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The Shenzhen Stock Exchange on August 17, 2020. Photo: Getty Images

Shenzhen sets up London Connect link, adding a second transborder funding channel between China and the UK for companies to raise capital

  • The Shenzhen-London Connect will enhance ‘capital market connectivity’ between China and the UK on depository receipts, indices and cross-border financing services
  • GDRs, under the cross-border stock connect initiative, have gained traction in recent months, as 41 Chinese firms are in the process of listing their GDRs overseas

China and the United Kingdom will extend their three-year-old transborder investment channel with a bridge between southern China’s technology hub Shenzhen and London.

The stock exchanges of Shenzhen and London signed an agreement on Tuesday to “advance the establishment” of a Shenzhen-London Connect to enhance “capital market connectivity” between China and the UK, where the two bourses will work together to issue depository receipts, indices and cross-border financing services, according to a statement by the Shenzhen exchange.

“The room for cooperation in the capital markets of China and the United Kingdom is relatively big, with [promising] potential”, said the Shenzhen exchange, home to 2,753 listed companies. The exchange said it would “constantly deepen mutual connectivity with overseas capital markets”.

The expansion is the second leg of a cross-border link between the two countries, three years after the establishment of the Shanghai-London Connect with the larger Shanghai Stock Exchange. The links enable Chinese companies to list their A-shares as global depository receipts (GDRs) in London and raise capital from European investors, in much the same way American depository receipts (ADRs) allow US-listed Chinese companies like Alibaba Group Holding and Bank of China to raise funds from US investors.

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GDRs are certificates issued by custodian banks to represent China’s yuan-denominated A-shares, and can be exchanged into the underlying A shares and sold in Shanghai and Shenzhen after a 120-day lock up period.
They have become an increasingly popular fundraising method for Chinese companies, as the New York Stock Exchange (NYSE) was declared mostly off limits to China-domiciled companies since Donald Trump’s presidency drove US-China relations to the lowest point in decades.
In addition to launching a trade war against China and banning Huawei Technologies, Trump enacted such laws as the Holding Foreign Companies Accountable Act (HFCAA) and ordered the expulsion of China’s three telecoms giants for being “Communist Chinese military companies”.

Chinese companies mostly stayed away from New York in 2022, driving last year’s initial public offerings (IPOs) on NYSE to a mere US$230 million, less than 2 per cent of the US$12.85 billion raised in 2021. That kept New York out of last year’s ranking of the top 10 global IPO destinations, where Hong Kong came in third place behind Shanghai and Shenzhen.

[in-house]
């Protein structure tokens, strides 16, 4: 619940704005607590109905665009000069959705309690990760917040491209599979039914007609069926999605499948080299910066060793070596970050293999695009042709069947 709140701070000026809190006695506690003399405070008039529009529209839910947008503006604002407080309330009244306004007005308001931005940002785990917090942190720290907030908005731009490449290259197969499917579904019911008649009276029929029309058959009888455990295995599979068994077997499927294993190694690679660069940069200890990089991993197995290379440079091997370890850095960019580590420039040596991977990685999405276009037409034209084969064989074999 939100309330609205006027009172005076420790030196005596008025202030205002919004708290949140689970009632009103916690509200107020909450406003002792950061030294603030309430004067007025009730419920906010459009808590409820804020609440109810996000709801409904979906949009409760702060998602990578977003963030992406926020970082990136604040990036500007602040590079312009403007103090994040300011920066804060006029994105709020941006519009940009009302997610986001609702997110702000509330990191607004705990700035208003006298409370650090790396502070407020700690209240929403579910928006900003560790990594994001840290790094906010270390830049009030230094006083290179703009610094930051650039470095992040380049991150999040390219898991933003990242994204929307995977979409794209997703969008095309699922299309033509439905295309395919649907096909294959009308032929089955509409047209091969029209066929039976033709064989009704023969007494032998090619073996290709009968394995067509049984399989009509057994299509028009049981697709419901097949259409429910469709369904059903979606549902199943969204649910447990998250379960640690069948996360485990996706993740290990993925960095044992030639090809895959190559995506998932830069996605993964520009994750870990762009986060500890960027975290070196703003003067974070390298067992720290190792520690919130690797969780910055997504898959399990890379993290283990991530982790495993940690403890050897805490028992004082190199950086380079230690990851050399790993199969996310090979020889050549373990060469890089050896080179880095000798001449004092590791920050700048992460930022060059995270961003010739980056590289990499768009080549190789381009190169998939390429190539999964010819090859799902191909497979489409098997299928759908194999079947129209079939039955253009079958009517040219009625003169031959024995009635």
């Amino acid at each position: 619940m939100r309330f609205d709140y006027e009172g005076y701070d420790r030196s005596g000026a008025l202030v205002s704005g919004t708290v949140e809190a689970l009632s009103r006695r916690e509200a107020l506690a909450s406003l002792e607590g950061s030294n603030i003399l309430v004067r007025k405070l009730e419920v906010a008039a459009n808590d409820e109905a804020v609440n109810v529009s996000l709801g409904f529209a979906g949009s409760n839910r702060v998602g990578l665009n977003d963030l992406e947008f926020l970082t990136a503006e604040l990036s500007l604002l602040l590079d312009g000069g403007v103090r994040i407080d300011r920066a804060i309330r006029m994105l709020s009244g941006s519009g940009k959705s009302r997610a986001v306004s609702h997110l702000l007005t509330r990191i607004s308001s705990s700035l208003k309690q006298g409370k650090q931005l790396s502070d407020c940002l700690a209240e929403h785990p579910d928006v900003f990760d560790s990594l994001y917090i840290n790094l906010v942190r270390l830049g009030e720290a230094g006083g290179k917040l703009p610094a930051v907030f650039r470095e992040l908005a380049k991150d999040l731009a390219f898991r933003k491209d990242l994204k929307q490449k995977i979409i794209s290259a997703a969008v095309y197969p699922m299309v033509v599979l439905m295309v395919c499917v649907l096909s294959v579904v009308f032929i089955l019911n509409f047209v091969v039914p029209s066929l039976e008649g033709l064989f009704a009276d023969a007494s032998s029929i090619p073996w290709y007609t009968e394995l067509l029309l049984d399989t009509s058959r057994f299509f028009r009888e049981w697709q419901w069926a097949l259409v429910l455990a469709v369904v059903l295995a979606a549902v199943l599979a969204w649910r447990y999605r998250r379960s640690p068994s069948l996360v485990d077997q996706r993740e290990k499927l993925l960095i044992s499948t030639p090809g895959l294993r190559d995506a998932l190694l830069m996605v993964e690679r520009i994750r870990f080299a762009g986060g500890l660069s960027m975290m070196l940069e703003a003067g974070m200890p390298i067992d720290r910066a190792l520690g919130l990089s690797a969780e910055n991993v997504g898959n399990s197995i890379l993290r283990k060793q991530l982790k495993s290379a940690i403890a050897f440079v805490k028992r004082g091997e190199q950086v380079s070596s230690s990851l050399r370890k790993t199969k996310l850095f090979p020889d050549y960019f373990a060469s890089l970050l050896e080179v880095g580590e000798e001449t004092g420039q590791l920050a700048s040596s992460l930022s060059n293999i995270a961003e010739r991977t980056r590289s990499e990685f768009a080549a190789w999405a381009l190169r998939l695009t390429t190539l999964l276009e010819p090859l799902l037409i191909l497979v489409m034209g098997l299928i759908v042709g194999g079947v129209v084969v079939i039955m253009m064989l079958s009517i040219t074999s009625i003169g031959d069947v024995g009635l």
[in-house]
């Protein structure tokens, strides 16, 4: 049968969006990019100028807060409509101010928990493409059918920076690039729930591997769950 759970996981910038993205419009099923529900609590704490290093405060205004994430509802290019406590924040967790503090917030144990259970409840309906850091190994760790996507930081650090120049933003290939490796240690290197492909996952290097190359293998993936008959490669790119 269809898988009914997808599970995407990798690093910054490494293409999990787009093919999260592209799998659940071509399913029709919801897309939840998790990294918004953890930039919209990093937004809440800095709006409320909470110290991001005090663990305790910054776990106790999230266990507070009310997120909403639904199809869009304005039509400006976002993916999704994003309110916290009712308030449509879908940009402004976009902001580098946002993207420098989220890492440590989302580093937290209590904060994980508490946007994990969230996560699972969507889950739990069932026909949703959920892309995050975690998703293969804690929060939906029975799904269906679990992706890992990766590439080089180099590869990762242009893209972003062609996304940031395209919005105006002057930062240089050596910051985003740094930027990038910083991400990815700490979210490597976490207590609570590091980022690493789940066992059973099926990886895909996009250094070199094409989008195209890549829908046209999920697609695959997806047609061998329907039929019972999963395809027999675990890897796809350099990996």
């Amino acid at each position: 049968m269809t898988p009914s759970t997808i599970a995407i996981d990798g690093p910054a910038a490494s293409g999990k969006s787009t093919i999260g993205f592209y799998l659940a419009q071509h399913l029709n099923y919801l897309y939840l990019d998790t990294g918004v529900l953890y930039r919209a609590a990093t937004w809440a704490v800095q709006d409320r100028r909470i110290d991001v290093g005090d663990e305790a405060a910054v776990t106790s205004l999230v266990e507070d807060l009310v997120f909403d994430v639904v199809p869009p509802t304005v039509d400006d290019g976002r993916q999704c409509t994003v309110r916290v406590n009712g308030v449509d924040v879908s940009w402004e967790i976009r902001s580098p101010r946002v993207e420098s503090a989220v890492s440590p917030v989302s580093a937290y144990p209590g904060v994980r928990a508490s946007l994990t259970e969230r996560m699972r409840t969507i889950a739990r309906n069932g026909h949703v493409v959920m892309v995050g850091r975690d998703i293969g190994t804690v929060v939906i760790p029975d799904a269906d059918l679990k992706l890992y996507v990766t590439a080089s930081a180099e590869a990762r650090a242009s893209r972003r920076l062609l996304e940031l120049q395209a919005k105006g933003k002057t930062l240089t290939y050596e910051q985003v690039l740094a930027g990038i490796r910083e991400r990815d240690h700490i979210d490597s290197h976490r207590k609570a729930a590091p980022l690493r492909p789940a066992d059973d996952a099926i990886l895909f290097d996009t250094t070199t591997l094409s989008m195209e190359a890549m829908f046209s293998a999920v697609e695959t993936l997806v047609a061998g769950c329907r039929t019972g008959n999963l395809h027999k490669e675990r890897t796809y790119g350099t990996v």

China’s capital market first pioneered its Connect scheme in 2014 with a Shanghai-Hong Kong link, which enabled Chinese investors to trade equities listed on the Hong Kong bourse, and allowed global funds to dabble in Shanghai’s A-shares via accounts in Hong Kong.

The Shanghai-Hong Kong Connect was extended to Shenzhen in 2016, and the Shanghai-London Connect was added in 2018. In December 2021, additional Connect links were set up to connect China’s capital market with Germany and Switzerland.

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China’s regulators last month drew up plans for the first time to end the otherwise mostly unregulated process of Chinese companies’ offshore listings. With effect from March 31, the China Securities Regulatory Commission (CSRC) will have the mandate to vet applications for offshore listings, including in Hong Kong and the US, accoridng to rules announced on February 17.

Chinese companies have been making tentative steps overseas to raise capital last year, mostly heading for the SIX Swiss Exchange.

Since the July 2022 listing of Shanghai’s machinery maker Keda Industrial, 36 of the 41 Chinese companies gearing up for offshore listings are all headed for SIX. They include the world’s largest solar panel producer Longi Green Energy Technology, Eyebright Medical Technology and the online financial portal East Money Information.

The two exchanges are steadily advancing the Connect programme under the coordination and guidance of regulators in both countries, and are making technical preparation for conducting the depository receipts operations to support companies to tap both markets for financing, the Shenzhen exchange said.